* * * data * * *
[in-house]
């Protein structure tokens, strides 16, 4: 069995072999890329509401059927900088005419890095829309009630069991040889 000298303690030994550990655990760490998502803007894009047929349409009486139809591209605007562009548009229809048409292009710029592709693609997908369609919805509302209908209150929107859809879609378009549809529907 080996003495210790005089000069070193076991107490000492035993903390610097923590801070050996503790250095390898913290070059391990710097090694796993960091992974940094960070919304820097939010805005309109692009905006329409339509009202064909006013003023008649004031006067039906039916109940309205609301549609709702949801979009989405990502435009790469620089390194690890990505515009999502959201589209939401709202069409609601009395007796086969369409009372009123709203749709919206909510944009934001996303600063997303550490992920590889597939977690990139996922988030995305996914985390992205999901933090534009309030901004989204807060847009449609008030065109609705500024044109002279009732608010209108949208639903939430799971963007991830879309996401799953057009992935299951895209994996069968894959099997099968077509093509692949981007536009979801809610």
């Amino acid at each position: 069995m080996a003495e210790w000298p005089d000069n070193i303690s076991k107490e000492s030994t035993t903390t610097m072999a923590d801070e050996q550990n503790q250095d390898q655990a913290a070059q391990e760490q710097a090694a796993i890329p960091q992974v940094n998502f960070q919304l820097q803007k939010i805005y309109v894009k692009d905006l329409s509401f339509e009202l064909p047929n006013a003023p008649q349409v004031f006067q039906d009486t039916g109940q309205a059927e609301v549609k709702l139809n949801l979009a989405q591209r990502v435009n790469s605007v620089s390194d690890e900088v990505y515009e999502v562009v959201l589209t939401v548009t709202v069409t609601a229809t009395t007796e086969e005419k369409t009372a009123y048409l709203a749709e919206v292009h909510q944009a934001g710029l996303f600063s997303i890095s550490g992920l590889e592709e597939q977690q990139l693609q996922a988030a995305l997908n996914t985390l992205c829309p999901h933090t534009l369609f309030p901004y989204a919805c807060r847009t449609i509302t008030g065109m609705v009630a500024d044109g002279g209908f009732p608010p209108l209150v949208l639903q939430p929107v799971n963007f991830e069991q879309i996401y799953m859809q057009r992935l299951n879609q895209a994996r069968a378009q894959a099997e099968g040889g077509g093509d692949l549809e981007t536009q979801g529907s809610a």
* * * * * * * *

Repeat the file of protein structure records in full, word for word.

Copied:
[in-house]
């Protein structure tokens, strides 16, 4: 069995072999890329509401059927900088005419890095829309009630069991040889 000298303690030994550990655990760490998502803007894009047929349409009486139809591209605007562009548009229809048409292009710029592709693609997908369609919805509302209908209150929107859809879609378009549809529907 080996003495210790005089000069070193076991107490000492035993903390610097923590801070050996503790250095390898913290070059391990710097090694796993960091992974940094960070919304820097939010805005309109692009905006329409339509009202064909006013003023008649004031006067039906039916109940309205609301549609709702949801979009989405990502435009790469620089390194690890990505515009999502959201589209939401709202069409609601009395007796086969369409009372009123709203749709919206909510944009934001996303600063997303550490992920590889597939977690990139996922988030995305996914985390992205999901933090534009309030901004989204807060847009449609008030065109609705500024044109002279009732608010209108949208639903939430799971963007991830879309996401799953057009992935299951895209994996069968894959099997099968077509093509692949981007536009979801809610």
């Amino acid at each position: 069995m080996a003495e210790w000298p005089d000069n070193i303690s076991k107490e000492s030994t035993t903390t610097m072999a923590d801070e050996q550990n503790q250095d390898q655990a913290a070059q391990e760490q710097a090694a796993i890329p960091q992974v940094n998502f960070q919304l820097q803007k939010i805005y309109v894009k692009d905006l329409s509401f339509e009202l064909p047929n006013a003023p008649q349409v004031f006067q039906d009486t039916g109940q309205a059927e609301v549609k709702l139809n949801l979009a989405q591209r990502v435009n790469s605007v620089s390194d690890e900088v990505y515009e999502v562009v959201l589209t939401v548009t709202v069409t609601a229809t009395t007796e086969e005419k369409t009372a009123y048409l709203a749709e919206v292009h909510q944009a934001g710029l996303f600063s997303i890095s550490g992920l590889e592709e597939q977690q990139l693609q996922a988030a995305l997908n996914t985390l992205c829309p999901h933090t534009l369609f309030p901004y989204a919805c807060r847009t449609i509302t008030g065109m609705v009630a500024d044109g002279g209908f009732p608010p209108l209150v949208l639903q939430p929107v799971n963007f991830e069991q879309i996401y799953m859809q057009r992935l299951n879609q895209a994996r069968a378009q894959a099997e099968g040889g077509g093509d692949l549809e981007t536009q979801g529907s809610a």